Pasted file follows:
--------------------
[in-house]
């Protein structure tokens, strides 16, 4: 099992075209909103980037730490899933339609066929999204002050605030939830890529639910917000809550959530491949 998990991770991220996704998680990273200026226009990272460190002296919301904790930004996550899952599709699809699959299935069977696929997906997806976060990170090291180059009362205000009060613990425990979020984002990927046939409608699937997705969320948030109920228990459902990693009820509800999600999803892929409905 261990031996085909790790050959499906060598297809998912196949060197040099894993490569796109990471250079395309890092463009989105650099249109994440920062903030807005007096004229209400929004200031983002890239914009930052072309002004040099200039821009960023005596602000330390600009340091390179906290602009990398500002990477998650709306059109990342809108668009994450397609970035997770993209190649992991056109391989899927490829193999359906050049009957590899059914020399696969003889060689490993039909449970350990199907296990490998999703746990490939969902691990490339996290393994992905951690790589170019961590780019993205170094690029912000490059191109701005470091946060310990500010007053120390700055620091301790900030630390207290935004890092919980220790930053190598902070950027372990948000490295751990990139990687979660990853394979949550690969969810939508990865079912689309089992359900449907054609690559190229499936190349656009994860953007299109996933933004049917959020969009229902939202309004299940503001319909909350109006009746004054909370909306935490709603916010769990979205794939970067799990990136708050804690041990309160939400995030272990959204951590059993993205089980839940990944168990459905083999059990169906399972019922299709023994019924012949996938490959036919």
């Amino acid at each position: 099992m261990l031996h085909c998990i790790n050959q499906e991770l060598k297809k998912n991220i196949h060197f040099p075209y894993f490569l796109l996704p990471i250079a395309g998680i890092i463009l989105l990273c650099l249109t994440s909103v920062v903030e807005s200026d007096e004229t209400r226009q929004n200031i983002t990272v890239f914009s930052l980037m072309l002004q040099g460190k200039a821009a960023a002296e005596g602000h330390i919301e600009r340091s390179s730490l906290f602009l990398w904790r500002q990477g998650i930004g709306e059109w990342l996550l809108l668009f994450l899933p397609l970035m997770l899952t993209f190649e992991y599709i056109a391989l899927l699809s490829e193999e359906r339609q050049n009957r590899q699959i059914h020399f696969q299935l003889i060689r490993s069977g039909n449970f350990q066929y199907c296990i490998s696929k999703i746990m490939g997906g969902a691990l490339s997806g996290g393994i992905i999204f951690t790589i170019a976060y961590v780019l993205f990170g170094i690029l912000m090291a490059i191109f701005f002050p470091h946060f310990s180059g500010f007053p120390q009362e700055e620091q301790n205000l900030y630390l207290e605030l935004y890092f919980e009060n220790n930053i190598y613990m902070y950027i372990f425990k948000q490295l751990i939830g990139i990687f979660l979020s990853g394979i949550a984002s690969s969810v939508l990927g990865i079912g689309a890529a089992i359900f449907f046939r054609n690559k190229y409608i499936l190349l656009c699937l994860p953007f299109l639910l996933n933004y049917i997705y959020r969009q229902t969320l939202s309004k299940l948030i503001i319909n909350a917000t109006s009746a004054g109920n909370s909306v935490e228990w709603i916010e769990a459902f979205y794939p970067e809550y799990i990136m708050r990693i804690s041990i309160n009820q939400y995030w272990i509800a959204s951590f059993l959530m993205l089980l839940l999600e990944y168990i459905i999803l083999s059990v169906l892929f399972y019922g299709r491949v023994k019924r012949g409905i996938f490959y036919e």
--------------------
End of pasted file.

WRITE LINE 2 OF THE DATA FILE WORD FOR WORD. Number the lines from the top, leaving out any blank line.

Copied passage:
């Protein structure tokens, strides 16, 4: 099992075209909103980037730490899933339609066929999204002050605030939830890529639910917000809550959530491949 998990991770991220996704998680990273200026226009990272460190002296919301904790930004996550899952599709699809699959299935069977696929997906997806976060990170090291180059009362205000009060613990425990979020984002990927046939409608699937997705969320948030109920228990459902990693009820509800999600999803892929409905 261990031996085909790790050959499906060598297809998912196949060197040099894993490569796109990471250079395309890092463009989105650099249109994440920062903030807005007096004229209400929004200031983002890239914009930052072309002004040099200039821009960023005596602000330390600009340091390179906290602009990398500002990477998650709306059109990342809108668009994450397609970035997770993209190649992991056109391989899927490829193999359906050049009957590899059914020399696969003889060689490993039909449970350990199907296990490998999703746990490939969902691990490339996290393994992905951690790589170019961590780019993205170094690029912000490059191109701005470091946060310990500010007053120390700055620091301790900030630390207290935004890092919980220790930053190598902070950027372990948000490295751990990139990687979660990853394979949550690969969810939508990865079912689309089992359900449907054609690559190229499936190349656009994860953007299109996933933004049917959020969009229902939202309004299940503001319909909350109006009746004054909370909306935490709603916010769990979205794939970067799990990136708050804690041990309160939400995030272990959204951590059993993205089980839940990944168990459905083999059990169906399972019922299709023994019924012949996938490959036919």